Stock Market Warning Signs: Record $423.7 Billion of Debt Is Now Invested in the Market

Massive amounts of debt are invested in the stock market, but should investors care?

Jan 1, 2014 at 3:33PM

The New York Stock Exchange recently updated its stock market margin-debt data, showing that Main Street and Wall Street are continuing to dump billions in borrowed dollars into the stock market. 

Source: NYSE.

Borrowed money in the stock market, known as "margin debt," hit an all-time high of $423.7 billion in November. This puts margin debt, adjusted for inflation, 4.6% below levels seen during the housing bubble and above highs set during the dot-com bubble.

Margin debt is accrued when someone takes out a loan and invests that money into the stock market. Due to historically low interest rates, the appeal of margin debt is much greater today than in previous bull markets. Based on the attractiveness of low-interest debt, it's likely that margin debt could surpass the adjusted highs set during the housing bubble.  

One stock benefiting from the bull market
Tesla Motors (NASDAQ:TSLA) has been a prime benefactor of the recent bull market, rising 327% year to date, compared to the Dow Jones Industrial Average's (DJINDICES:^DJI) gain of 23%. This rally stemmed from Tesla Motors' successful launch of its Model S sedan, which showed the company could be profitable and proved naysayers wrong. Extreme rallies like the one benefiting Tesla are common in strong bull markets with large amounts of debt. 

Final takeaway
In the following video, Motley Fool analyst Blake Bos goes over the margin-debt data, gives examples of how margin debt works in the market, and explains how he uses this troublesome data.

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Blake Bos has no position in any stocks mentioned. The Motley Fool recommends Tesla Motors. The Motley Fool owns shares of Tesla Motors. Try any of our Foolish newsletter services free for 30 days. We Fools may not all hold the same opinions, but we all believe that considering a diverse range of insights makes us better investors. The Motley Fool has a disclosure policy.

4 in 5 Americans Are Ignoring Buffett's Warning

Don't be one of them.

Jun 12, 2015 at 5:01PM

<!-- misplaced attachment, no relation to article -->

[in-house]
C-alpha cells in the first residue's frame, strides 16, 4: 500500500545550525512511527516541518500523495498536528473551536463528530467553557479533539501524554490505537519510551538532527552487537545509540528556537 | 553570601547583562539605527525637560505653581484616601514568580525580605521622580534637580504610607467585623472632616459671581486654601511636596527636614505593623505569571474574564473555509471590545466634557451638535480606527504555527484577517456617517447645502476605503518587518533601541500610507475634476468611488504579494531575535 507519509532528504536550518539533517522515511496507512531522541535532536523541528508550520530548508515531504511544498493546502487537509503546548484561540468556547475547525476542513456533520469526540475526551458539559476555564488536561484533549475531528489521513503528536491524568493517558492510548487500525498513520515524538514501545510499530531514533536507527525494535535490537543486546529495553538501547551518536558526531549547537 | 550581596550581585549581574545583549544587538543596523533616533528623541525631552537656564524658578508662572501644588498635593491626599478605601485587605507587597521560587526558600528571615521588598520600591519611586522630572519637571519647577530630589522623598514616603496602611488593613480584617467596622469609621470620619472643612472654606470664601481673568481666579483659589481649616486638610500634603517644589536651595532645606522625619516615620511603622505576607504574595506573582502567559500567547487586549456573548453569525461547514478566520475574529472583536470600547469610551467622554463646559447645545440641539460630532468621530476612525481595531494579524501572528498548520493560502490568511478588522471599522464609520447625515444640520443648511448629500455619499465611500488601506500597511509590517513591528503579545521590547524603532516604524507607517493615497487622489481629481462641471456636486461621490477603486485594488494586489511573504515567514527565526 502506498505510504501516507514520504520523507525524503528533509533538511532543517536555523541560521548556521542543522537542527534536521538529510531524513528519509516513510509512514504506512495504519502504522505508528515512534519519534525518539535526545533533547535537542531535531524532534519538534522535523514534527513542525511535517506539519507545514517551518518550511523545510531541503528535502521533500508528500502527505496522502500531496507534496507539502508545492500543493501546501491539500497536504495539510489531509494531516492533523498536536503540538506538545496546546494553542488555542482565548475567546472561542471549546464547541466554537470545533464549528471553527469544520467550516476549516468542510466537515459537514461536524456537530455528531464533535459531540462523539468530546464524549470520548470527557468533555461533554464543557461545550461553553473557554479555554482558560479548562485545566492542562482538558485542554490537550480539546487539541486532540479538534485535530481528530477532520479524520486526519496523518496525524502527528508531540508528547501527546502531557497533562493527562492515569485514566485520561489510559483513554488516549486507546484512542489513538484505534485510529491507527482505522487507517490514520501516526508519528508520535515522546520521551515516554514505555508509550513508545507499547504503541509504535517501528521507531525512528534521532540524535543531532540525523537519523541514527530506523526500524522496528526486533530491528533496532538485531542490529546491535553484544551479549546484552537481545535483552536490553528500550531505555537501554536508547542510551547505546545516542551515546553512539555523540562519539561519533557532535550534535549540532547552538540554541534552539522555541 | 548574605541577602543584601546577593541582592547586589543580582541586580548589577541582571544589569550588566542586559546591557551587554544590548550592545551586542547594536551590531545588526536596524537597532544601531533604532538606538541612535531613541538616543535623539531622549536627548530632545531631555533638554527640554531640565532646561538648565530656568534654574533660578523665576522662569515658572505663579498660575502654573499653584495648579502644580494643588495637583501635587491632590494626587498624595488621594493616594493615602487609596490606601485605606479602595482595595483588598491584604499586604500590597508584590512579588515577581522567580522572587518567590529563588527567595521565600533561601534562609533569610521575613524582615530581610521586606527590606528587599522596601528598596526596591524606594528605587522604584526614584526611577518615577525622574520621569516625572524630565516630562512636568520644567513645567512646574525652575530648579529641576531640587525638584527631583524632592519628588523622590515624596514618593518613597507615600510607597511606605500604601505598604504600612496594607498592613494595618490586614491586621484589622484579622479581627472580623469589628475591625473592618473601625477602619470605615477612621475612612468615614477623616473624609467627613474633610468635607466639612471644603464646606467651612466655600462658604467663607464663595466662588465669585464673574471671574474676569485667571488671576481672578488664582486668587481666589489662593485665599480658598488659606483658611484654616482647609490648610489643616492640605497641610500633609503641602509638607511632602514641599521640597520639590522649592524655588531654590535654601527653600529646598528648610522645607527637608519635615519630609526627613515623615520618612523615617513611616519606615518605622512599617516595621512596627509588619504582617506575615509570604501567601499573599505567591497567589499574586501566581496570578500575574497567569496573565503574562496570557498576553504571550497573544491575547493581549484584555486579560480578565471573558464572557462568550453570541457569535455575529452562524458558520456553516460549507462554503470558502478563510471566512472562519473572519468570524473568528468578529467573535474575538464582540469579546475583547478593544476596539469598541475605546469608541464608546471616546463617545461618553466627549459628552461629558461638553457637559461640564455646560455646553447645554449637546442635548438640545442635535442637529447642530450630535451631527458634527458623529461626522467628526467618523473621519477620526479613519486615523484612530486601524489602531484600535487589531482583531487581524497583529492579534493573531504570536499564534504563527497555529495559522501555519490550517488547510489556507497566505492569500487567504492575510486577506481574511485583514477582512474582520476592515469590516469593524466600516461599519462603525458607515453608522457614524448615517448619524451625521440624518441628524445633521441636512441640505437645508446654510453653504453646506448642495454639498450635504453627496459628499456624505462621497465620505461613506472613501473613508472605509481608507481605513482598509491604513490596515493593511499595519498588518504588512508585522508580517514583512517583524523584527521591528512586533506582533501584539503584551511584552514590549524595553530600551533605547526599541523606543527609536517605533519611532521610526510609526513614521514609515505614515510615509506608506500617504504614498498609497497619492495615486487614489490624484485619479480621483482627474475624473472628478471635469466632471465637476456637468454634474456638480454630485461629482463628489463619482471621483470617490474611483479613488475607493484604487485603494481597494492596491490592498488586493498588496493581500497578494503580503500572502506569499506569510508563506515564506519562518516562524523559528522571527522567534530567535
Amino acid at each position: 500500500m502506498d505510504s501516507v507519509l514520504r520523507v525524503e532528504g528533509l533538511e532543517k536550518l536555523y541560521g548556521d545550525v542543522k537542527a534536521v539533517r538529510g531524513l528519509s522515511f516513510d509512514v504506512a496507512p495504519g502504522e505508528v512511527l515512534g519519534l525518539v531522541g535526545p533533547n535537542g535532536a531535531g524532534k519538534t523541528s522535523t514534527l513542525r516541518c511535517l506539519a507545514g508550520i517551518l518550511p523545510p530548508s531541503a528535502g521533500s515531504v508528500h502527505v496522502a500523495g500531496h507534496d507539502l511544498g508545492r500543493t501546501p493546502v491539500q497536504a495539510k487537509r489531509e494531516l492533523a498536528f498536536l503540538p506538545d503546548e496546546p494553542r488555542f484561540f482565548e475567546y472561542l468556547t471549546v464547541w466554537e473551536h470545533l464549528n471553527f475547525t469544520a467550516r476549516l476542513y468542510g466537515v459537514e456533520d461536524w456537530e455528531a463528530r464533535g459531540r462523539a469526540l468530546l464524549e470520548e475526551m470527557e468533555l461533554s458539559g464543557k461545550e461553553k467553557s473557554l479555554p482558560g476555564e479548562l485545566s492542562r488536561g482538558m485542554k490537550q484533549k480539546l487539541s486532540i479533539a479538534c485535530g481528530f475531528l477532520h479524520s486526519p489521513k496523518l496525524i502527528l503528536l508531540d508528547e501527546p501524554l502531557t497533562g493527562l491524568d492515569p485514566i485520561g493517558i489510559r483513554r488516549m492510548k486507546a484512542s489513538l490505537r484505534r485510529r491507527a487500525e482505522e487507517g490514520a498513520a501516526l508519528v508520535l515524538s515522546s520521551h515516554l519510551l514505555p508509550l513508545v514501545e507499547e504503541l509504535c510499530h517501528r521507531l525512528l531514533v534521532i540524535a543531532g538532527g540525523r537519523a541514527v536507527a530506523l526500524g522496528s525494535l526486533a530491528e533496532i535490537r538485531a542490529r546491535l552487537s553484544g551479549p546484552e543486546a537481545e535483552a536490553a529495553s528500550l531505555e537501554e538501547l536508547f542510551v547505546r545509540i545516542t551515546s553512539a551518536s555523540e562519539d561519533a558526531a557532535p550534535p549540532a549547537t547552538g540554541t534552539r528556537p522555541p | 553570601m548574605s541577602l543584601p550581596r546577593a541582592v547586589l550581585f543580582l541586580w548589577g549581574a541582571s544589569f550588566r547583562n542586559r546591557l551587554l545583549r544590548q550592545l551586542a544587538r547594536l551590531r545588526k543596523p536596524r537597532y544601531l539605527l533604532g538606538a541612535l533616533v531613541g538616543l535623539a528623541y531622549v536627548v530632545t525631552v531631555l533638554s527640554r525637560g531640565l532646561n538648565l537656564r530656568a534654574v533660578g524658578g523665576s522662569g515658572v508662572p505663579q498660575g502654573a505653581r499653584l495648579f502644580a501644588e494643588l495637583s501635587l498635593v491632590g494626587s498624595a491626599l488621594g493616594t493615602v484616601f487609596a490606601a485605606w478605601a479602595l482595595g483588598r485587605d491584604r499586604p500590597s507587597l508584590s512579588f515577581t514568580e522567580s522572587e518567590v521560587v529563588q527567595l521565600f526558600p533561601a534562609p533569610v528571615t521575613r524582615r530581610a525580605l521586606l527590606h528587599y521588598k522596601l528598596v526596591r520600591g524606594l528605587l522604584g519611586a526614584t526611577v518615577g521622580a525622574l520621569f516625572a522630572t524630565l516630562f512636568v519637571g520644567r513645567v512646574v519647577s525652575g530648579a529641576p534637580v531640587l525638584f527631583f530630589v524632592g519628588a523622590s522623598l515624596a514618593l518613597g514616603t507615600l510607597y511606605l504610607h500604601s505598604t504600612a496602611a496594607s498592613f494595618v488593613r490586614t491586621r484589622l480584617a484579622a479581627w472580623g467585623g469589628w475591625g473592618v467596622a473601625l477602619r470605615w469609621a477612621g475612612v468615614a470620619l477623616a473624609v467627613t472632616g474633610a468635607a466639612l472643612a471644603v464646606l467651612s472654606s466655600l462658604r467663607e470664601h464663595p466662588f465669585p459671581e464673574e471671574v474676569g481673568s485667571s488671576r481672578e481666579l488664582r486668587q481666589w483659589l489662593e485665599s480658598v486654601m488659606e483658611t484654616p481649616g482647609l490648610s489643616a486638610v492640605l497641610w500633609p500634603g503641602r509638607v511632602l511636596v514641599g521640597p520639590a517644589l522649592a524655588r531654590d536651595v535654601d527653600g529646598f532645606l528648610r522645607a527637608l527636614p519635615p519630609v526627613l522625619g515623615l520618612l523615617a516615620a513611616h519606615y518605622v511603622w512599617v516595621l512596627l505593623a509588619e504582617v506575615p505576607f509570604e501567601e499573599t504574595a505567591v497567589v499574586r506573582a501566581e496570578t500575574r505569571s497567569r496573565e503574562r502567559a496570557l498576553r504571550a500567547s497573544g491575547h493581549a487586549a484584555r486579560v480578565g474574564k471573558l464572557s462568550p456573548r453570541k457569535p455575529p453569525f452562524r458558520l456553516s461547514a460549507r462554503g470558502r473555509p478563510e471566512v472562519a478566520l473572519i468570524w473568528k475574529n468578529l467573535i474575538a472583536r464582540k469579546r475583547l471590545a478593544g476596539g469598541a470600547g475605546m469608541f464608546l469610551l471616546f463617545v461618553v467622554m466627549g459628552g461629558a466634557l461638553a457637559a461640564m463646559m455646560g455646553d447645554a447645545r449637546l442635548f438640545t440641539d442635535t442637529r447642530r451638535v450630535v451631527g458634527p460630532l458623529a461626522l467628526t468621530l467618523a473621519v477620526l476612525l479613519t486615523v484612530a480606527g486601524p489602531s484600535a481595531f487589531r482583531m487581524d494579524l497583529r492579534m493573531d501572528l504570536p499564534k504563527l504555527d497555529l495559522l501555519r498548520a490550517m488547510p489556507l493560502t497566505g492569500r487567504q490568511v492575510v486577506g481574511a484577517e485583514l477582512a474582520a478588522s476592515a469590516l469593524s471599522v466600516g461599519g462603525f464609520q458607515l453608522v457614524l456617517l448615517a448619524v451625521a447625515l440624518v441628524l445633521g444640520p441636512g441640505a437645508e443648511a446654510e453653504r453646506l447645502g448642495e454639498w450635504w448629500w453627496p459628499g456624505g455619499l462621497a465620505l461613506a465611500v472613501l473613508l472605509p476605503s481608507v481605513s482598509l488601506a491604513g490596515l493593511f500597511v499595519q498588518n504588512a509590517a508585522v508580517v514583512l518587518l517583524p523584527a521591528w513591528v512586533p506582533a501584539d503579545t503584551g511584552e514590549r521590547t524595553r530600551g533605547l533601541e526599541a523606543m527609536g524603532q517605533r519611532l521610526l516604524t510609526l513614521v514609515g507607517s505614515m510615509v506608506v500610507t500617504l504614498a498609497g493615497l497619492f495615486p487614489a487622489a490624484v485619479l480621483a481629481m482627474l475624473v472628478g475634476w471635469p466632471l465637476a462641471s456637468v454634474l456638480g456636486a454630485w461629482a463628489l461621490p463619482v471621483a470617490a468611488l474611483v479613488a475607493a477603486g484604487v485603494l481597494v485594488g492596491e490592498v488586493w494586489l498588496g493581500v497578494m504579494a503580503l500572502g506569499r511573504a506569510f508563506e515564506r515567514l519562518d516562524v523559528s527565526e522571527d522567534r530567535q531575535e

Admitting fear is difficult.

So you can imagine how shocked I was to find out Warren Buffett recently told a select number of investors about the cutting-edge technology that's keeping him awake at night.

This past May, The Motley Fool sent 8 of its best stock analysts to Omaha, Nebraska to attend the Berkshire Hathaway annual shareholder meeting. CEO Warren Buffett and Vice Chairman Charlie Munger fielded questions for nearly 6 hours.
The catch was: Attendees weren't allowed to record any of it. No audio. No video. 

Our team of analysts wrote down every single word Buffett and Munger uttered. Over 16,000 words. But only two words stood out to me as I read the detailed transcript of the event: "Real threat."

That's how Buffett responded when asked about this emerging market that is already expected to be worth more than $2 trillion in the U.S. alone. Google has already put some of its best engineers behind the technology powering this trend. 

The amazing thing is, while Buffett may be nervous, the rest of us can invest in this new industry BEFORE the old money realizes what hit them.

KPMG advises we're "on the cusp of revolutionary change" coming much "sooner than you think."

Even one legendary MIT professor had to recant his position that the technology was "beyond the capability of computer science." (He recently confessed to The Wall Street Journal that he's now a believer and amazed "how quickly this technology caught on.")

Yet according to one J.D. Power and Associates survey, only 1 in 5 Americans are even interested in this technology, much less ready to invest in it. Needless to say, you haven't missed your window of opportunity. 

Think about how many amazing technologies you've watched soar to new heights while you kick yourself thinking, "I knew about that technology before everyone was talking about it, but I just sat on my hands." 

Don't let that happen again. This time, it should be your family telling you, "I can't believe you knew about and invested in that technology so early on."

That's why I hope you take just a few minutes to access the exclusive research our team of analysts has put together on this industry and the one stock positioned to capitalize on this major shift.

Click here to learn about this incredible technology before Buffett stops being scared and starts buying!

David Hanson owns shares of Berkshire Hathaway and American Express. The Motley Fool recommends and owns shares of Berkshire Hathaway, Google, and Coca-Cola.We Fools don't all hold the same opinions, but we all believe that considering a diverse range of insights makes us better investors. The Motley Fool has a disclosure policy.

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